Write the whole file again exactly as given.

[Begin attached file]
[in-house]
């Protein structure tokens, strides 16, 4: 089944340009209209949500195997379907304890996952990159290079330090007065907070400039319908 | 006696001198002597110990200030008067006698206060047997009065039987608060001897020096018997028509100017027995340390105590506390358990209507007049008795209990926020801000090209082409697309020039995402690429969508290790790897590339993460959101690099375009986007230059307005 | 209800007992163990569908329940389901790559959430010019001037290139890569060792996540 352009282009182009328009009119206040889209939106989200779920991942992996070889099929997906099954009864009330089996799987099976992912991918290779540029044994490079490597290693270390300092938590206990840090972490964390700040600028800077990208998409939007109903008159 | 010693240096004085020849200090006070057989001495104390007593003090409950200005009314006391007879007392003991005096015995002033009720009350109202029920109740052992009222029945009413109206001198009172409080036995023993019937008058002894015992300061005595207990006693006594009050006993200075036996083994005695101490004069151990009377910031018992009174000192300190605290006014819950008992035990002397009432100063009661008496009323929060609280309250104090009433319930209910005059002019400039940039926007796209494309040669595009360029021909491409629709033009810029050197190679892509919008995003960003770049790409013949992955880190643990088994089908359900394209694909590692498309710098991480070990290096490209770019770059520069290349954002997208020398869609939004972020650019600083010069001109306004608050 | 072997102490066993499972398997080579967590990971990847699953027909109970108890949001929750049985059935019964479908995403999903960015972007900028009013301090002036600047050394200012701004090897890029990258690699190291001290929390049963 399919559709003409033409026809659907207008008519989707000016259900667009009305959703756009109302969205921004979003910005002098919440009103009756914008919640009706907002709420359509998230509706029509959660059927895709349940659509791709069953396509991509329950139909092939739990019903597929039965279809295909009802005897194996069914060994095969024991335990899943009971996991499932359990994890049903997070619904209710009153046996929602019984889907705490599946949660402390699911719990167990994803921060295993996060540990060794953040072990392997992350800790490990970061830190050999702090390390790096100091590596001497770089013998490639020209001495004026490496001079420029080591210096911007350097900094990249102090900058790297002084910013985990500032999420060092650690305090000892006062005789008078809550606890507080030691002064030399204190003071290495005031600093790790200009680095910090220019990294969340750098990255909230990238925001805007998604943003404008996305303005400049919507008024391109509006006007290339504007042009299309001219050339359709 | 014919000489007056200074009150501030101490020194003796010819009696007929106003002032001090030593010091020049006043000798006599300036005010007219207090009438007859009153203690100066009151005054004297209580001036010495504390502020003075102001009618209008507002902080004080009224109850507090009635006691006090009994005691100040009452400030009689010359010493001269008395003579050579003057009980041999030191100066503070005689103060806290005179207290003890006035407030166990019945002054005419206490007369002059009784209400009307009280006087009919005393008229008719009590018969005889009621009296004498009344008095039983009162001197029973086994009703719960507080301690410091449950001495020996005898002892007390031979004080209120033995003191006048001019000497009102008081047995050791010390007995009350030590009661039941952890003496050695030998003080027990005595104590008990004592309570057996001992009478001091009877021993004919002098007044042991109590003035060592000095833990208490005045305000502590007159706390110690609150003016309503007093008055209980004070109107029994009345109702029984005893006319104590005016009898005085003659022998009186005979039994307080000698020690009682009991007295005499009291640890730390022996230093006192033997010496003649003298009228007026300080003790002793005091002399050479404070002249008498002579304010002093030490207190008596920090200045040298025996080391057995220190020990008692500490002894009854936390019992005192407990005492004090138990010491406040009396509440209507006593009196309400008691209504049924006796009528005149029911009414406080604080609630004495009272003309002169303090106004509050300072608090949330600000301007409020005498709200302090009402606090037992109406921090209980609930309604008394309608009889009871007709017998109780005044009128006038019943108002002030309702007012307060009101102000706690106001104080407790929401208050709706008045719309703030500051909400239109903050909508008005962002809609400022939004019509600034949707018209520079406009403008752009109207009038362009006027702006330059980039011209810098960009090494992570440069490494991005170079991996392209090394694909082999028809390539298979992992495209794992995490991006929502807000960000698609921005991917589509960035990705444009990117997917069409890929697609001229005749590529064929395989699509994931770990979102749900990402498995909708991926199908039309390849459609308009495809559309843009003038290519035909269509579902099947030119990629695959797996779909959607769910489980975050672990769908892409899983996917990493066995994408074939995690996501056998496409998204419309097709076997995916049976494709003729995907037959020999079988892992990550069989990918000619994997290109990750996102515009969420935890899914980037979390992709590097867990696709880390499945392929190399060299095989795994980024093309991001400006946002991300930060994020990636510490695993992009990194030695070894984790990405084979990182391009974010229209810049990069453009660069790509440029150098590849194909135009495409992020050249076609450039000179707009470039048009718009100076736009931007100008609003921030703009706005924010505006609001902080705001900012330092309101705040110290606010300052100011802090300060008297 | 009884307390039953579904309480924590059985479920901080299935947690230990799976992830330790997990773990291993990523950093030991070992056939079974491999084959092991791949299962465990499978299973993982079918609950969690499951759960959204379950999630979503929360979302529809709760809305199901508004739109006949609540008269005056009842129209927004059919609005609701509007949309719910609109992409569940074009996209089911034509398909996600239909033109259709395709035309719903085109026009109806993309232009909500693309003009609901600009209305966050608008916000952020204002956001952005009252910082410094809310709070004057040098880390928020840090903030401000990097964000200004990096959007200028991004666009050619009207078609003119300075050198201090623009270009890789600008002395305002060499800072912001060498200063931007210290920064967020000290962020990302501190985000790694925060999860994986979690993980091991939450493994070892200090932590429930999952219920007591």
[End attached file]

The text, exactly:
[in-house]
């Protein structure tokens, strides 16, 4: 089944340009209209949500195997379907304890996952990159290079330090007065907070400039319908 | 006696001198002597110990200030008067006698206060047997009065039987608060001897020096018997028509100017027995340390105590506390358990209507007049008795209990926020801000090209082409697309020039995402690429969508290790790897590339993460959101690099375009986007230059307005 | 209800007992163990569908329940389901790559959430010019001037290139890569060792996540 352009282009182009328009009119206040889209939106989200779920991942992996070889099929997906099954009864009330089996799987099976992912991918290779540029044994490079490597290693270390300092938590206990840090972490964390700040600028800077990208998409939007109903008159 | 010693240096004085020849200090006070057989001495104390007593003090409950200005009314006391007879007392003991005096015995002033009720009350109202029920109740052992009222029945009413109206001198009172409080036995023993019937008058002894015992300061005595207990006693006594009050006993200075036996083994005695101490004069151990009377910031018992009174000192300190605290006014819950008992035990002397009432100063009661008496009323929060609280309250104090009433319930209910005059002019400039940039926007796209494309040669595009360029021909491409629709033009810029050197190679892509919008995003960003770049790409013949992955880190643990088994089908359900394209694909590692498309710098991480070990290096490209770019770059520069290349954002997208020398869609939004972020650019600083010069001109306004608050 | 072997102490066993499972398997080579967590990971990847699953027909109970108890949001929750049985059935019964479908995403999903960015972007900028009013301090002036600047050394200012701004090897890029990258690699190291001290929390049963 399919559709003409033409026809659907207008008519989707000016259900667009009305959703756009109302969205921004979003910005002098919440009103009756914008919640009706907002709420359509998230509706029509959660059927895709349940659509791709069953396509991509329950139909092939739990019903597929039965279809295909009802005897194996069914060994095969024991335990899943009971996991499932359990994890049903997070619904209710009153046996929602019984889907705490599946949660402390699911719990167990994803921060295993996060540990060794953040072990392997992350800790490990970061830190050999702090390390790096100091590596001497770089013998490639020209001495004026490496001079420029080591210096911007350097900094990249102090900058790297002084910013985990500032999420060092650690305090000892006062005789008078809550606890507080030691002064030399204190003071290495005031600093790790200009680095910090220019990294969340750098990255909230990238925001805007998604943003404008996305303005400049919507008024391109509006006007290339504007042009299309001219050339359709 | 014919000489007056200074009150501030101490020194003796010819009696007929106003002032001090030593010091020049006043000798006599300036005010007219207090009438007859009153203690100066009151005054004297209580001036010495504390502020003075102001009618209008507002902080004080009224109850507090009635006691006090009994005691100040009452400030009689010359010493001269008395003579050579003057009980041999030191100066503070005689103060806290005179207290003890006035407030166990019945002054005419206490007369002059009784209400009307009280006087009919005393008229008719009590018969005889009621009296004498009344008095039983009162001197029973086994009703719960507080301690410091449950001495020996005898002892007390031979004080209120033995003191006048001019000497009102008081047995050791010390007995009350030590009661039941952890003496050695030998003080027990005595104590008990004592309570057996001992009478001091009877021993004919002098007044042991109590003035060592000095833990208490005045305000502590007159706390110690609150003016309503007093008055209980004070109107029994009345109702029984005893006319104590005016009898005085003659022998009186005979039994307080000698020690009682009991007295005499009291640890730390022996230093006192033997010496003649003298009228007026300080003790002793005091002399050479404070002249008498002579304010002093030490207190008596920090200045040298025996080391057995220190020990008692500490002894009854936390019992005192407990005492004090138990010491406040009396509440209507006593009196309400008691209504049924006796009528005149029911009414406080604080609630004495009272003309002169303090106004509050300072608090949330600000301007409020005498709200302090009402606090037992109406921090209980609930309604008394309608009889009871007709017998109780005044009128006038019943108002002030309702007012307060009101102000706690106001104080407790929401208050709706008045719309703030500051909400239109903050909508008005962002809609400022939004019509600034949707018209520079406009403008752009109207009038362009006027702006330059980039011209810098960009090494992570440069490494991005170079991996392209090394694909082999028809390539298979992992495209794992995490991006929502807000960000698609921005991917589509960035990705444009990117997917069409890929697609001229005749590529064929395989699509994931770990979102749900990402498995909708991926199908039309390849459609308009495809559309843009003038290519035909269509579902099947030119990629695959797996779909959607769910489980975050672990769908892409899983996917990493066995994408074939995690996501056998496409998204419309097709076997995916049976494709003729995907037959020999079988892992990550069989990918000619994997290109990750996102515009969420935890899914980037979390992709590097867990696709880390499945392929190399060299095989795994980024093309991001400006946002991300930060994020990636510490695993992009990194030695070894984790990405084979990182391009974010229209810049990069453009660069790509440029150098590849194909135009495409992020050249076609450039000179707009470039048009718009100076736009931007100008609003921030703009706005924010505006609001902080705001900012330092309101705040110290606010300052100011802090300060008297 | 009884307390039953579904309480924590059985479920901080299935947690230990799976992830330790997990773990291993990523950093030991070992056939079974491999084959092991791949299962465990499978299973993982079918609950969690499951759960959204379950999630979503929360979302529809709760809305199901508004739109006949609540008269005056009842129209927004059919609005609701509007949309719910609109992409569940074009996209089911034509398909996600239909033109259709395709035309719903085109026009109806993309232009909500693309003009609901600009209305966050608008916000952020204002956001952005009252910082410094809310709070004057040098880390928020840090903030401000990097964000200004990096959007200028991004666009050619009207078609003119300075050198201090623009270009890789600008002395305002060499800072912001060498200063931007210290920064967020000290962020990302501190985000790694925060999860994986979690993980091991939450493994070892200090932590429930999952219920007591």